3DXtremes Makes Products with 3D Printing
By Ryan Miller
When an imaginative inventor or an enterprising business has a concept for a product they’d like to create, 3DXtremes is able to bring their vision to life through 3D modeling, 3D printing and production. The Norfolk-based business was founded to simplify the prototyping process and make it more affordable with the use of cutting-edge technology.
3DXtremes was established in 2016 by Blade Taylor and Bryce Cahoon, who respectively studied marketing and mechanical engineering at ODU. Initially Taylor intended to develop his own product, but the dilemmas in the manufacturing industry were incessant. As an inventor, Taylor found the market to be inaccessible, as companies couldn’t explain how or what process would be involved in creating his product, how long it would take and how much it would cost. As 3D printing emerged in the consumer market, Taylor acquired his own machine so he could create his own product as he familiarized himself with the technology. Soon, he realized the parameters involved in developing his ideas since so many concepts were already patent protected. Instead, in an effort to mitigate manufacturing difficulties, he used his skillset to help others design and print their product so they could test and validate their own concept with 3DXtremes.
Most of 3DXtremes’ clientele consists of private inventors from a variety of industries and backgrounds with napkin-sketch concepts that the company can create into something physical and available on the market. It can be items associated with the medical field, push-up devices for the fitness industry, parts for a shower and any other odds and ends. “It’s pretty interesting to see some of the wild and crazy cool ideas that come through the door,” Taylor exclaims.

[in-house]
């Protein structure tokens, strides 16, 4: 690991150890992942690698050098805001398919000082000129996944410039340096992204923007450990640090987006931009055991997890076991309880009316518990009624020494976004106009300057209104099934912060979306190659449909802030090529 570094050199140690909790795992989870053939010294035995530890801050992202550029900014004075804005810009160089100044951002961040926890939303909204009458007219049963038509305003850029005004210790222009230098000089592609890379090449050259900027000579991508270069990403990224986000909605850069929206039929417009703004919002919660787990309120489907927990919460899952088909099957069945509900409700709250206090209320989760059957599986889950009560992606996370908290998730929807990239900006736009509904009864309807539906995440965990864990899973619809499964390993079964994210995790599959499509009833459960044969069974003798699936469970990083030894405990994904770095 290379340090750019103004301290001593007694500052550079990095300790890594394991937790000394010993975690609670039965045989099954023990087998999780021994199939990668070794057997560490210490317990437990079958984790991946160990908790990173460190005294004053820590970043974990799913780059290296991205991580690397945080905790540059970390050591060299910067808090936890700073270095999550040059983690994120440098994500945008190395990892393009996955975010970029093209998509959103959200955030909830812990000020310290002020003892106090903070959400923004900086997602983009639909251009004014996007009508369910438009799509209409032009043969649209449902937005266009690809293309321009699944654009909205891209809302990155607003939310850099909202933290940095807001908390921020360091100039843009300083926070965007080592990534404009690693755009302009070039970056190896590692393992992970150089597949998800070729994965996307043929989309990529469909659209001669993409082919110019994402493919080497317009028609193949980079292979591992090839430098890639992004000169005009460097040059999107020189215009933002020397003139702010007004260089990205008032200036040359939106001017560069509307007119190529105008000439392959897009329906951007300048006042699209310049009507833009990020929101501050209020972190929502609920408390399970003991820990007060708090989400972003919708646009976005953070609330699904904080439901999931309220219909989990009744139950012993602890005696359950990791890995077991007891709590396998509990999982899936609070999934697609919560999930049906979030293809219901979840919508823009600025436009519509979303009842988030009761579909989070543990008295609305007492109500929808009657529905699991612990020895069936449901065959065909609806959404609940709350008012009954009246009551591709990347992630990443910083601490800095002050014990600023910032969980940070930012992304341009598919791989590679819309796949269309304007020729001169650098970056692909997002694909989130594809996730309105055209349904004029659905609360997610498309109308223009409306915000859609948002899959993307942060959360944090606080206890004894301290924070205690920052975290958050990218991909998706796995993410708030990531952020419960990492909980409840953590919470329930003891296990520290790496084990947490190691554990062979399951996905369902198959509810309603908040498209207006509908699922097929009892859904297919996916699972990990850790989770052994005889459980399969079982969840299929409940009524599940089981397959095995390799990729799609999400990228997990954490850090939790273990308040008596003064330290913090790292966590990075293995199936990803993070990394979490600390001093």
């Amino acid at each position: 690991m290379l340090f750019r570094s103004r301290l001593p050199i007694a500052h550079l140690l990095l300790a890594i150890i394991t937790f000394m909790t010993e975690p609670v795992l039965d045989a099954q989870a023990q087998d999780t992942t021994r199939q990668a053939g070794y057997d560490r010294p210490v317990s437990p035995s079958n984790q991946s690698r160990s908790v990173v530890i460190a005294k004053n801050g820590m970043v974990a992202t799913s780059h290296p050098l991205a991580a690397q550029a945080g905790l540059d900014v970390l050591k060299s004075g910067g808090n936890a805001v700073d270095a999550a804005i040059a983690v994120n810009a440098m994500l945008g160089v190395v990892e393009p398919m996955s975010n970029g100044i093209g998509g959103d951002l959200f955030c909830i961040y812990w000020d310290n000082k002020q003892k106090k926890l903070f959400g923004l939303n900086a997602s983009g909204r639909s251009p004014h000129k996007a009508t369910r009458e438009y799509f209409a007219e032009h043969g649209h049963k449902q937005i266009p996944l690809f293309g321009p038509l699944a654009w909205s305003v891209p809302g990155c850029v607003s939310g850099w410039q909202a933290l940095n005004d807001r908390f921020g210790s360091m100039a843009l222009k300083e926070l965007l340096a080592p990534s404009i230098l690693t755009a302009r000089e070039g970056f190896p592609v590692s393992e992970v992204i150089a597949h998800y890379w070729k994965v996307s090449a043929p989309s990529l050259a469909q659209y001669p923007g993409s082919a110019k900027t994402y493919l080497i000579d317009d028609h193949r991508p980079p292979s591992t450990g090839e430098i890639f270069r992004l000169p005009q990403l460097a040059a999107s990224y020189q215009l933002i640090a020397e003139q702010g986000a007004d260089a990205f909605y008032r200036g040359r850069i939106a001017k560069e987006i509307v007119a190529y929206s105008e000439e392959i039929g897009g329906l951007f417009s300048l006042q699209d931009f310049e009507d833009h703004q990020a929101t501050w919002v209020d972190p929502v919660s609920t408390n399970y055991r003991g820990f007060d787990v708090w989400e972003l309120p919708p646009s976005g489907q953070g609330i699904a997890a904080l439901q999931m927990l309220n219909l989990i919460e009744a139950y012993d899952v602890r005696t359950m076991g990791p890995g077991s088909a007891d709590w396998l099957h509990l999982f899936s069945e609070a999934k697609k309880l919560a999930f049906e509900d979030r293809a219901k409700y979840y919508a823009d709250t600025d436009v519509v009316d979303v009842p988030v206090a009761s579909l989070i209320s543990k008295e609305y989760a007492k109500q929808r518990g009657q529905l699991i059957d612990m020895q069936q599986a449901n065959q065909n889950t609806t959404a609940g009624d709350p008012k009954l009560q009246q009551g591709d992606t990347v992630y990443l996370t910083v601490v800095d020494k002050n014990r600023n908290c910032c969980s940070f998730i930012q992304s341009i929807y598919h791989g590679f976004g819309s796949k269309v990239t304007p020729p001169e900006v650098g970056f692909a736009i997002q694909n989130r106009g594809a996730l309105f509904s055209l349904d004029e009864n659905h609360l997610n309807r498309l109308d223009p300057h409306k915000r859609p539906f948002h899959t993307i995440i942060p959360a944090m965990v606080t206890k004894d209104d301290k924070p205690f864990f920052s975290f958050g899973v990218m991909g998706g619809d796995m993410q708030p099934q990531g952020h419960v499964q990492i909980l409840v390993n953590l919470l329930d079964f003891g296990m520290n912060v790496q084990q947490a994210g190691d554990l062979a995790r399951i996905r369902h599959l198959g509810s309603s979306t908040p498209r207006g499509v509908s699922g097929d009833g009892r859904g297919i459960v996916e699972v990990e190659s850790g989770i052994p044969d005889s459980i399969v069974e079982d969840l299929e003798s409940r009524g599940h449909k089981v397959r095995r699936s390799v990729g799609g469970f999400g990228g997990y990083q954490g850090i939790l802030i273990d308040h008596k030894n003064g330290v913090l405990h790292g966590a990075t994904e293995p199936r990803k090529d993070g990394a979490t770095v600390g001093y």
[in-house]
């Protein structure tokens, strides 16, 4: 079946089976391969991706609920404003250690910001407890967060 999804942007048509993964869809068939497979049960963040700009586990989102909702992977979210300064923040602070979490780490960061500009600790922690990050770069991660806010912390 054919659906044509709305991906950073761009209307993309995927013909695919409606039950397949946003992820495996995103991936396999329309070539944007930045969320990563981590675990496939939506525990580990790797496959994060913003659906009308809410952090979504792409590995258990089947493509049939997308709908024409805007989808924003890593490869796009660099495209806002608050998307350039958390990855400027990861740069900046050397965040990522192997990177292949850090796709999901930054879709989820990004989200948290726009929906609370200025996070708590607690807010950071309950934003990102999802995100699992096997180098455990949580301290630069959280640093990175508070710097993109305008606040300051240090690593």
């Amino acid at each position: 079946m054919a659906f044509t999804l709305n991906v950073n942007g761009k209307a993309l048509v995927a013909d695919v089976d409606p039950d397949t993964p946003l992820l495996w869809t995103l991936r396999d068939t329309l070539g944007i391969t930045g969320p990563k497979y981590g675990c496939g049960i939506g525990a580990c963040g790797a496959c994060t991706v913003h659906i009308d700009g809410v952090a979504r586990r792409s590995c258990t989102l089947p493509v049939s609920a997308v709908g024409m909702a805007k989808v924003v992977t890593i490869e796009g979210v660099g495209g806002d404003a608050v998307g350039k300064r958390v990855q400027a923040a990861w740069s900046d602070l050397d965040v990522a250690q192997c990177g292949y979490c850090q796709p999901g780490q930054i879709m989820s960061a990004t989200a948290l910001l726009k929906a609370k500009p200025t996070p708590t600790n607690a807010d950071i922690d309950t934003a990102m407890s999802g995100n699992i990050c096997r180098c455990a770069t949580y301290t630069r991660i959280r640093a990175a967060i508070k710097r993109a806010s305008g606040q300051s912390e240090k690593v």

With commercial, business-to-business transactions, organizations will often approach 3DXtremes with a specific product need. Whether they desire a certain hardware piece or physical component that may be discontinued or must be customized to suit a precise part, 3DXtremes will develop prototypes of the piece and then can move into manufacturing components. They can also print with numerous materials, from nylons to standard plastics to urethane rubbers.
Recently the business was able to recreate and restore teal medallion-shaped ornamentations that had fallen off of the façade of the historic Monticello Arcade built in 1907 in Downtown Norfolk. 3DXtremes used 3D scanning on the original pieces still found on the building composed of stamped sheet metal, created a digital Computer Aided Design (CAD) model to make adjustments to the pieces and printed 3D designs and customized molds. These materials, consisting of rigid engineered plastic, replace the building’s former pieces while restoring the arcade’s splendor.
3DXtremes helps inventors plan the concept of the project, from the design work to the physical prototyping and ultimately the production they need. They keep the inventor involved in the development of their concept as the project progresses, taking what they’ve envisioned and making it into a reality.
3DXtremes is located at 501 Boush St. Ste. B, Norfolk. Visit 3DXtremes.com to learn more.